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Rigshospitalet - en del af Københavns Universitetshospital
E-pub ahead of print

Low-dose aspirin use and mortality risk in patients with head and neck cancer - a nationwide cohort study of 10,770 patients

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Vis graf over relationer

Several recent observational studies have linked low-dose aspirin use to improved survival in patients with head and neck cancer. However, studies of patterns of aspirin use and risk of cancer-specific mortality are lacking. This nationwide cohort study included all patients in the Danish Cancer Registry with a primary diagnosis of head and neck squamous cell cancer (HNSCC) during 2000 to 2016, aged 30 to 84 years, without prior cancer (except nonmelanoma skin cancer) and alive 1 year after diagnosis. Nationwide registries provided information on filled prescriptions, mortality and potential confounding factors. For a subpopulation, a clinical database provided additional information, including human papillomavirus (HPV) tumor status. We used Cox proportional hazards regression models to estimate adjusted hazard ratios (HRs) with 95% confidence intervals (CIs) for the association between postdiagnostic low-dose aspirin use (≥1 prescription within first year after diagnosis) and risk of cancer-specific mortality. We identified 10 770 patients with HNSCC during a median follow-up of 3.9 years. Of these, 1799 (16.7%) were low-dose aspirin users. Postdiagnostic use of low-dose aspirin was associated with a HR of 0.97 (95% CI 0.82-1.15) for cancer-specific mortality. Similar neutral associations were found according to patterns of aspirin use. No apparent trends emerged according to age, sex, topography or stage. A tendency towards a decreased cancer-specific mortality risk with low-dose aspirin use was observed among HPV-positive patients; however, the statistical precision was low. In conclusion, we did not observe an association between postdiagnostic low-dose aspirin use and cancer-specific mortality in a nationwide cohort of patients with HNSCC.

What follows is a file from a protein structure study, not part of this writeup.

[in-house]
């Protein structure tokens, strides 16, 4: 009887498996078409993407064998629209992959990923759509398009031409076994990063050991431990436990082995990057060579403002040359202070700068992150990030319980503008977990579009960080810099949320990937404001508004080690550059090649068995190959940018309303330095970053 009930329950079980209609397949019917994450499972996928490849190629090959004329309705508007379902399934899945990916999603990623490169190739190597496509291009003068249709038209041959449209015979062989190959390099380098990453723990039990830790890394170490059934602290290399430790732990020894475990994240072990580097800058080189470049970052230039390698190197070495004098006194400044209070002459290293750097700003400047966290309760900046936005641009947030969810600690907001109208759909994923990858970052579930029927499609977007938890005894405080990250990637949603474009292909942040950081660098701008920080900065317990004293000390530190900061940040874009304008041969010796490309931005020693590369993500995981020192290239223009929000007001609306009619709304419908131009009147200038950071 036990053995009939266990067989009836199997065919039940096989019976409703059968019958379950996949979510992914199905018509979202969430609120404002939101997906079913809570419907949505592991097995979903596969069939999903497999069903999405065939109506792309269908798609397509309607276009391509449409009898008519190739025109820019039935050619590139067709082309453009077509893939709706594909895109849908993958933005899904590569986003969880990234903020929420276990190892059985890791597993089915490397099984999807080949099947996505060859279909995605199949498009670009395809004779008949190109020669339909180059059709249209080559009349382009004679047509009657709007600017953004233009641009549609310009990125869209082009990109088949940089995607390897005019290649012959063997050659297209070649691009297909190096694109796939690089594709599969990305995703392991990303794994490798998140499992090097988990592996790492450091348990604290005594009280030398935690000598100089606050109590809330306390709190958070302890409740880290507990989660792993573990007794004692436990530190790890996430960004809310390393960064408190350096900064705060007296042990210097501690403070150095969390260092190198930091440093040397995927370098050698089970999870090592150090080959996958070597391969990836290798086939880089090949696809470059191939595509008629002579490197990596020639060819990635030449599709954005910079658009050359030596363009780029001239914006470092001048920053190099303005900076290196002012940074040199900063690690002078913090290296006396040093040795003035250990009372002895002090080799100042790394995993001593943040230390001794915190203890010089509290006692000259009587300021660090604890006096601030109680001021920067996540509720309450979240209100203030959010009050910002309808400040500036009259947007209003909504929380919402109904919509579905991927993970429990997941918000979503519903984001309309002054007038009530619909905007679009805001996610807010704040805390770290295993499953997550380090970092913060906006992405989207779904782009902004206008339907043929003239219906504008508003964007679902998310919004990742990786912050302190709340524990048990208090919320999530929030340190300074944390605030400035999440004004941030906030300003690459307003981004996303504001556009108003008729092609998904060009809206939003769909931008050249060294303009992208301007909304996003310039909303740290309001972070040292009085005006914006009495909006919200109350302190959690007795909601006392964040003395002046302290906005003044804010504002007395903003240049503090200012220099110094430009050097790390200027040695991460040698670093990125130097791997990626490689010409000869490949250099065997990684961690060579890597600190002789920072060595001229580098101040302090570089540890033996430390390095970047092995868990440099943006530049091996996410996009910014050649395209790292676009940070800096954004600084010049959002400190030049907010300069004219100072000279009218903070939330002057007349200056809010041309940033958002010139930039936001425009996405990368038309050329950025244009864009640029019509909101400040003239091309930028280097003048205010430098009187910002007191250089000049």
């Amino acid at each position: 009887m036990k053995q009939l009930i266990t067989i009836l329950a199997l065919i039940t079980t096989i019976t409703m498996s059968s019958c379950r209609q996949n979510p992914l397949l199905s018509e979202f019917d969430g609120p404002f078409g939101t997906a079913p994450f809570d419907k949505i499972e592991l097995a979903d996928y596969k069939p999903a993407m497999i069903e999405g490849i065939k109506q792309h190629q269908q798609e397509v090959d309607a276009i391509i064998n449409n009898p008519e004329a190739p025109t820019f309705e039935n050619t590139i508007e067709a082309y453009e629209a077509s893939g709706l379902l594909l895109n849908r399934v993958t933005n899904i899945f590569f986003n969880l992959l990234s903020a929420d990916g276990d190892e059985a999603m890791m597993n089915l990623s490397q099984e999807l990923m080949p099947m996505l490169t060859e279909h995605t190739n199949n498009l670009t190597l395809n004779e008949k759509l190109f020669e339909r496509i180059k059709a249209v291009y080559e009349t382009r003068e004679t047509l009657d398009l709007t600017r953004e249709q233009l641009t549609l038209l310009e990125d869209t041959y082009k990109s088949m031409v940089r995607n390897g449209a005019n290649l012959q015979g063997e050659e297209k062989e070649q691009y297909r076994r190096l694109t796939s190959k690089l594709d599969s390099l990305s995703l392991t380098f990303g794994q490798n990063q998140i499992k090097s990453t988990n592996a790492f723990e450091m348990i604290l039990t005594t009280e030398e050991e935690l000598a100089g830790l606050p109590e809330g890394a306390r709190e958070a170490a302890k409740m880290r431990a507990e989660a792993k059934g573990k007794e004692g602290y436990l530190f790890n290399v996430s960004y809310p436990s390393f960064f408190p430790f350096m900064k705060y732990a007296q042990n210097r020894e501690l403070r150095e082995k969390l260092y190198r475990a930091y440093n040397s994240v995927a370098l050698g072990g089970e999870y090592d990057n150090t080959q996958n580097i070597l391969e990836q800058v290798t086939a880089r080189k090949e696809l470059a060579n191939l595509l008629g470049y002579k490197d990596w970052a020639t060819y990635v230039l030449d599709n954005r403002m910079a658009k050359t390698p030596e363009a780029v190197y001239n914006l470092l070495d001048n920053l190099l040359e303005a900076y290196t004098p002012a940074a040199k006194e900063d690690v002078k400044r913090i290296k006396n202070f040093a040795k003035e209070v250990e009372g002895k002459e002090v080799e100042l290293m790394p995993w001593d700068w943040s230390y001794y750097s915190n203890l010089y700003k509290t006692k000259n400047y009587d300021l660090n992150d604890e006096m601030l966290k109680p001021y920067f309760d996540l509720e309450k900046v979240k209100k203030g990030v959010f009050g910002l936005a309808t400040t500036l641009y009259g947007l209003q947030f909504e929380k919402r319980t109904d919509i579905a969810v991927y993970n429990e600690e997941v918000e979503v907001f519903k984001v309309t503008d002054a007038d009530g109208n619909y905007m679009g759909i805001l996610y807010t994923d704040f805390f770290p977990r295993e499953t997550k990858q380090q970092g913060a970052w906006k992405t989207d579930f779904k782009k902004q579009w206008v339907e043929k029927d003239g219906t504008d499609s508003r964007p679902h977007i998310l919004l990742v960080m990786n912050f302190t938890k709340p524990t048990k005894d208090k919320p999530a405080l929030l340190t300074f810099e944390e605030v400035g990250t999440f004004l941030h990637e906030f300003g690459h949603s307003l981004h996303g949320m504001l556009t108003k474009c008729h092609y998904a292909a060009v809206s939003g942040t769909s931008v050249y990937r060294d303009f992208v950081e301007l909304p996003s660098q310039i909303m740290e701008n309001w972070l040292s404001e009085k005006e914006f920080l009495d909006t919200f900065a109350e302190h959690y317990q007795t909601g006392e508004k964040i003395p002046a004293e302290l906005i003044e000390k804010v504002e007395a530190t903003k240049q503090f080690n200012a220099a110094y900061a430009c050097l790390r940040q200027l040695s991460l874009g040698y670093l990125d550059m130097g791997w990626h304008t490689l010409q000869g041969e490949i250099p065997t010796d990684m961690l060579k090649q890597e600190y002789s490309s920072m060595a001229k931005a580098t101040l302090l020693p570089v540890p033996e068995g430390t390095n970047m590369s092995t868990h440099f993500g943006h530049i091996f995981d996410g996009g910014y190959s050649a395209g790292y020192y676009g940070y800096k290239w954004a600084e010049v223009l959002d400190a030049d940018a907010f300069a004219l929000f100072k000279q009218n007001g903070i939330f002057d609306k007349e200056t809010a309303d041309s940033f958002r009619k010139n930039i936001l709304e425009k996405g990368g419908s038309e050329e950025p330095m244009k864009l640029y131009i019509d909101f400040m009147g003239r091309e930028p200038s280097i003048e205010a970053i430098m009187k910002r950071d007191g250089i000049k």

OriginalsprogEngelsk
TidsskriftInternational Journal of Cancer
ISSN0020-7136
DOI
StatusE-pub ahead of print - 18 sep. 2021

Bibliografisk note

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